Having said that, a large number of people within the U.S. do not believe the virus exists, or believe (against evidence) that it is simply a cold or flu. In areas where more of these people live, it is possible that there will be less change in individual behavior and less decline in economic activity, at least for a while. Thus far, the pattern appears to be that if a population doesn’t take the disease seriously, disregarding precautions like social distancing or wearing face masks, then there are large outbreaks that compel either a change in behavior or some sort of rules enacted.
The economic damage of the virus has been extraordinary, causing a recession characterized by the sharpest drop in quarterly GDP ever measured (-9.6 percent, or -33.3 percent real SAAR and the sharpest ever increase in national unemployment (from 3.5 percent in February to 14.7 percent in April).
However, the rebound has also been extraordinary with the unemployment rate falling to 8.4 percent in August and high-frequency data based estimates of Q3 2020 GDP suggesting between 15 and 25 percent (SAAR) growth. However, as noted by a pair of prominent economists, "This rebound should not be confused with a recovery." Even with a strong rebound in GDP the U.S. and global economies are not expected to recover to January 2020 levels until mid-2021 at the earliest, and many things could make the recovery take much longer.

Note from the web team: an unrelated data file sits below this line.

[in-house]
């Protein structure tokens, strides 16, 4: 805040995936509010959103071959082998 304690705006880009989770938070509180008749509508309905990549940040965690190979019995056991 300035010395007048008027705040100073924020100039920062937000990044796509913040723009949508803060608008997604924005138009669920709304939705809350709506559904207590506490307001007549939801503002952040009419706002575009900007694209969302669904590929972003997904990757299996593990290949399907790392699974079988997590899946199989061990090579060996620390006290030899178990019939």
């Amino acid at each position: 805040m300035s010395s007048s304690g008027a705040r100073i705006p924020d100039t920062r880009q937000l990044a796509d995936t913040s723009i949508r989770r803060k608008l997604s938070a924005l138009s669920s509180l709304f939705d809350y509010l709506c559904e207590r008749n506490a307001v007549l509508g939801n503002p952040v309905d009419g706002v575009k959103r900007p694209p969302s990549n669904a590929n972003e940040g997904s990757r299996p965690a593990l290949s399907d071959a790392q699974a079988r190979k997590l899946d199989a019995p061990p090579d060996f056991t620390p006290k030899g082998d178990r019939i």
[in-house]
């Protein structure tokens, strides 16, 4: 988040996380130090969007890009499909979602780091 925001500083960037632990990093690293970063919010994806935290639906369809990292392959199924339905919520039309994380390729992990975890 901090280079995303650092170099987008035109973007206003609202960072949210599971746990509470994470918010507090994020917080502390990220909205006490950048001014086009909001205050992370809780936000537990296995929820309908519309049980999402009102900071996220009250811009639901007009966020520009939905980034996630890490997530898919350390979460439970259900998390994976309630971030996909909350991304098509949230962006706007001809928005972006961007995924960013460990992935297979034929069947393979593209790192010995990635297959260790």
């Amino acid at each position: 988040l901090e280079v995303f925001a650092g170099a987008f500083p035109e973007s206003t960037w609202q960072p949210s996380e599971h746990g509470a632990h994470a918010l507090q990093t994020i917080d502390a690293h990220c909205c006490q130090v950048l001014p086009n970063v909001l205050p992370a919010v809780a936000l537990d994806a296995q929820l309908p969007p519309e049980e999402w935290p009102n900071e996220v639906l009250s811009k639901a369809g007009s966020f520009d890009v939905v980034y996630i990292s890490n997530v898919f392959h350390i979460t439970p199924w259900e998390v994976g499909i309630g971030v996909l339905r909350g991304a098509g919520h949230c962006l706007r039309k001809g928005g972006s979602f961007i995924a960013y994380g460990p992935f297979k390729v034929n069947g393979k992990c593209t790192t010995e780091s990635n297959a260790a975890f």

It is important to emphasize that the rebound in economic activity happened on the back of an enormous fiscal stimulus—the $2 trillion CARES Act—and accommodating monetary policy, with Congress passing the CARES Act and the Fed dropping interest rates to essentially zero and, for the first time, promising to buy corporate debt as well as expanding U.S. Treasuries purchases.
The CARES Act had both one-time payments to each person in the U.S. and additional payments to weekly unemployment recipients. The unemployment payments, in particular were generous enough that there were many people who were able to entirely replace their wages or increase their income. This meant that although people were losing work, household balance sheets weren’t necessarily falling, so that people had money to spend when the appeared to be more under control and the economy opened up.
While the Federal Reserve activity is ongoing, a large portion of the CARES Act expired at the end July. U.S. Bureau of Economic Analysis work indicates that the CARES Act unemployment programs were 5.5 percent of personal income in July. Excluding government transfers, personal incomes are still around 5.0 percent less than there were in February.
This all suggests that the expiration of the additional CARES funding at the end of July will create a fairly sharp decrease in personal income in August, potentially undermining spending and the current recovery in the near future—unless the increase in jobs provides enough income to offset the loss. Indeed, preliminary retail sales growth estimates for August were much slower than expectations, growing at only 0.6 percent rather than the 1.0 percent predicted, leading to speculation that the end of the stimulus funds were beginning to show (though, to be clear, retail spending is still 2.6 percent higher than August 2019).
Almost every forecast that we’ve seen is based upon the assumption that there will be some additional stimulus package—even the most recent forecast from the FOMC on September 16.
Unfortunately, it appears that with the improvements to the unemployment rate that there is less motivation to pass another stimulus—Congress appears to be at an impasse and it looks as if there will not be one for some time. And now, the brewing dispute over a Supreme Court appointment looks likely to derail or distract from stimulus negotiations. Having said that, another sharp contraction in the stock market, sharp increase in unemployment, or other large negative change in a visible representation of the economy may spur action.